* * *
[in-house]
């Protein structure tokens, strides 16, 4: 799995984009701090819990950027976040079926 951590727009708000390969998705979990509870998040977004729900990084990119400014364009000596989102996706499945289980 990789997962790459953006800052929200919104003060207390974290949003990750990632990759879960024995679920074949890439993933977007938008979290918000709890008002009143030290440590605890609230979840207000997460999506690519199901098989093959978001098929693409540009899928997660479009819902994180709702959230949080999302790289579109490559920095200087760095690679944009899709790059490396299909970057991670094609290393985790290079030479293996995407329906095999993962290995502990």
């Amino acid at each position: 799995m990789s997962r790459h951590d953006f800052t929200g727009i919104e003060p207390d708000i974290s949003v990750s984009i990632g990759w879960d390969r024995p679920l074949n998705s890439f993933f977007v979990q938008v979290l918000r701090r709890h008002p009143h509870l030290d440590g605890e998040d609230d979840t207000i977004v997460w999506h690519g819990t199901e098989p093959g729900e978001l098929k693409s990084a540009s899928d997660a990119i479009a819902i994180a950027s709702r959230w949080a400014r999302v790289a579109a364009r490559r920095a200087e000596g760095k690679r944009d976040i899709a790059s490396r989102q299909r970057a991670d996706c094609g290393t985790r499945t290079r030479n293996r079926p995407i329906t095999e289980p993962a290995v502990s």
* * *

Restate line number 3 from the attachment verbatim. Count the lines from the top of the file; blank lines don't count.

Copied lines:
């Amino acid at each position: 799995m990789s997962r790459h951590d953006f800052t929200g727009i919104e003060p207390d708000i974290s949003v990750s984009i990632g990759w879960d390969r024995p679920l074949n998705s890439f993933f977007v979990q938008v979290l918000r701090r709890h008002p009143h509870l030290d440590g605890e998040d609230d979840t207000i977004v997460w999506h690519g819990t199901e098989p093959g729900e978001l098929k693409s990084a540009s899928d997660a990119i479009a819902i994180a950027s709702r959230w949080a400014r999302v790289a579109a364009r490559r920095a200087e000596g760095k690679r944009d976040i899709a790059s490396r989102q299909r970057a991670d996706c094609g290393t985790r499945t290079r030479n293996r079926p995407i329906t095999e289980p993962a290995v502990s």